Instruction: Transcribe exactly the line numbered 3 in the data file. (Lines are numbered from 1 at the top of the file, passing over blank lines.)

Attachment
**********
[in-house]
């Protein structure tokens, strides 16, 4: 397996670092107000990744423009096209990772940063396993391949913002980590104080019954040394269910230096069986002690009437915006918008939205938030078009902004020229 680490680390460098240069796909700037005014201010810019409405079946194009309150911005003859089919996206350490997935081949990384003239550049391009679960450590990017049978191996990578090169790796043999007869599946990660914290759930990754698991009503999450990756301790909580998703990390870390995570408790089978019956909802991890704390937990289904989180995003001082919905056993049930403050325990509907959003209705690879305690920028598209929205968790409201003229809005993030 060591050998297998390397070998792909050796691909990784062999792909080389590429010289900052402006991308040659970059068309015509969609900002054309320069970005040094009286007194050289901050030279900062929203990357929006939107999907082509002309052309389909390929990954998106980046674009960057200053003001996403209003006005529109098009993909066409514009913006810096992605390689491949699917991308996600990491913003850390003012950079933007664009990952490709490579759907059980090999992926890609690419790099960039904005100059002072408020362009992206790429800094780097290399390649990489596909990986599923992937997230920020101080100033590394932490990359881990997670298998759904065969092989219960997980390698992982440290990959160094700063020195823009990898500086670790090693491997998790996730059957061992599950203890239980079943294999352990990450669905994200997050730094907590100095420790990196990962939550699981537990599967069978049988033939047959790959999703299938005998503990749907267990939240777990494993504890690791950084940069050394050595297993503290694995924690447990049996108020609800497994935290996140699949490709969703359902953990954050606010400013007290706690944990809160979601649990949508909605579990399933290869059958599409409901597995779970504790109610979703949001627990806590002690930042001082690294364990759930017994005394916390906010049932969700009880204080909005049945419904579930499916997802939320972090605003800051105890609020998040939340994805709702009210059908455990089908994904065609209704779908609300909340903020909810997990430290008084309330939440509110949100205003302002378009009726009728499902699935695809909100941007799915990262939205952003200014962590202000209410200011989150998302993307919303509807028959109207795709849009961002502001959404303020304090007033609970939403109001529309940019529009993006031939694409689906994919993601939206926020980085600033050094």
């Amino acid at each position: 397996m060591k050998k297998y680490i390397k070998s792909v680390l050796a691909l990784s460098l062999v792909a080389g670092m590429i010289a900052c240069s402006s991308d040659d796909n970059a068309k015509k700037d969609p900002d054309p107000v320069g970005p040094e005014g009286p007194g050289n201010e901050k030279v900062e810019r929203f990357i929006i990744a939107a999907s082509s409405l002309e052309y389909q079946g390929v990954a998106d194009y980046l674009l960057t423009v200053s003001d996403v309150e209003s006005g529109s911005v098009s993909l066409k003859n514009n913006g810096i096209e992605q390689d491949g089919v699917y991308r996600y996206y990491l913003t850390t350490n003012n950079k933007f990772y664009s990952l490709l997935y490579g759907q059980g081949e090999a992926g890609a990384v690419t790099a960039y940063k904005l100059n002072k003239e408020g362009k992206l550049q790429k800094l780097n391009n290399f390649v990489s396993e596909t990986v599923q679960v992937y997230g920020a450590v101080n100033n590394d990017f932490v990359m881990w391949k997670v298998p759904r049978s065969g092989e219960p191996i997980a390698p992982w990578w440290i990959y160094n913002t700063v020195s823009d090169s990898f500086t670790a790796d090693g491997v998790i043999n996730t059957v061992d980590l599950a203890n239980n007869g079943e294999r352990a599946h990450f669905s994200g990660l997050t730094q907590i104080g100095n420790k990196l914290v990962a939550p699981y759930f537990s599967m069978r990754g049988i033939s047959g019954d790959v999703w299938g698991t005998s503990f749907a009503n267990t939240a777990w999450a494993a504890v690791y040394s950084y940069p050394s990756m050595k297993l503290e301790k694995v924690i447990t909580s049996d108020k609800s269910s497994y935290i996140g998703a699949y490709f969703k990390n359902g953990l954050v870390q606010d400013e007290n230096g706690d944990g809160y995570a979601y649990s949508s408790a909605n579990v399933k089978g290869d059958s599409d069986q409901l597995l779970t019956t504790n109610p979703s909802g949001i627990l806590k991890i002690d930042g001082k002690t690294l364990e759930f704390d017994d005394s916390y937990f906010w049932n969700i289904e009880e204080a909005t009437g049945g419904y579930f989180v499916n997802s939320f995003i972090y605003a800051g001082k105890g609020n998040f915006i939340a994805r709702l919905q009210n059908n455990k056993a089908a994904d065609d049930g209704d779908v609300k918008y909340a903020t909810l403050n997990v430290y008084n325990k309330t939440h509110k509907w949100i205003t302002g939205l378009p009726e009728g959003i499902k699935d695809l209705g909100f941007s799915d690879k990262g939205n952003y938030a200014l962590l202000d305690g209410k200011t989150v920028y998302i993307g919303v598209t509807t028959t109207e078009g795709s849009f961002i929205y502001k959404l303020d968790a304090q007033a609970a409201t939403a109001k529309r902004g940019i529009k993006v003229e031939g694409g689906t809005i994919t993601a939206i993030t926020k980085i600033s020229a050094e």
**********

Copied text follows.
């Amino acid at each position: 397996m060591k050998k297998y680490i390397k070998s792909v680390l050796a691909l990784s460098l062999v792909a080389g670092m590429i010289a900052c240069s402006s991308d040659d796909n970059a068309k015509k700037d969609p900002d054309p107000v320069g970005p040094e005014g009286p007194g050289n201010e901050k030279v900062e810019r929203f990357i929006i990744a939107a999907s082509s409405l002309e052309y389909q079946g390929v990954a998106d194009y980046l674009l960057t423009v200053s003001d996403v309150e209003s006005g529109s911005v098009s993909l066409k003859n514009n913006g810096i096209e992605q390689d491949g089919v699917y991308r996600y996206y990491l913003t850390t350490n003012n950079k933007f990772y664009s990952l490709l997935y490579g759907q059980g081949e090999a992926g890609a990384v690419t790099a960039y940063k904005l100059n002072k003239e408020g362009k992206l550049q790429k800094l780097n391009n290399f390649v990489s396993e596909t990986v599923q679960v992937y997230g920020a450590v101080n100033n590394d990017f932490v990359m881990w391949k997670v298998p759904r049978s065969g092989e219960p191996i997980a390698p992982w990578w440290i990959y160094n913002t700063v020195s823009d090169s990898f500086t670790a790796d090693g491997v998790i043999n996730t059957v061992d980590l599950a203890n239980n007869g079943e294999r352990a599946h990450f669905s994200g990660l997050t730094q907590i104080g100095n420790k990196l914290v990962a939550p699981y759930f537990s599967m069978r990754g049988i033939s047959g019954d790959v999703w299938g698991t005998s503990f749907a009503n267990t939240a777990w999450a494993a504890v690791y040394s950084y940069p050394s990756m050595k297993l503290e301790k694995v924690i447990t909580s049996d108020k609800s269910s497994y935290i996140g998703a699949y490709f969703k990390n359902g953990l954050v870390q606010d400013e007290n230096g706690d944990g809160y995570a979601y649990s949508s408790a909605n579990v399933k089978g290869d059958s599409d069986q409901l597995l779970t019956t504790n109610p979703s909802g949001i627990l806590k991890i002690d930042g001082k002690t690294l364990e759930f704390d017994d005394s916390y937990f906010w049932n969700i289904e009880e204080a909005t009437g049945g419904y579930f989180v499916n997802s939320f995003i972090y605003a800051g001082k105890g609020n998040f915006i939340a994805r709702l919905q009210n059908n455990k056993a089908a994904d065609d049930g209704d779908v609300k918008y909340a903020t909810l403050n997990v430290y008084n325990k309330t939440h509110k509907w949100i205003t302002g939205l378009p009726e009728g959003i499902k699935d695809l209705g909100f941007s799915d690879k990262g939205n952003y938030a200014l962590l202000d305690g209410k200011t989150v920028y998302i993307g919303v598209t509807t028959t109207e078009g795709s849009f961002i929205y502001k959404l303020d968790a304090q007033a609970a409201t939403a109001k529309r902004g940019i529009k993006v003229e031939g694409g689906t809005i994919t993601a939206i993030t926020k980085i600033s020229a050094e």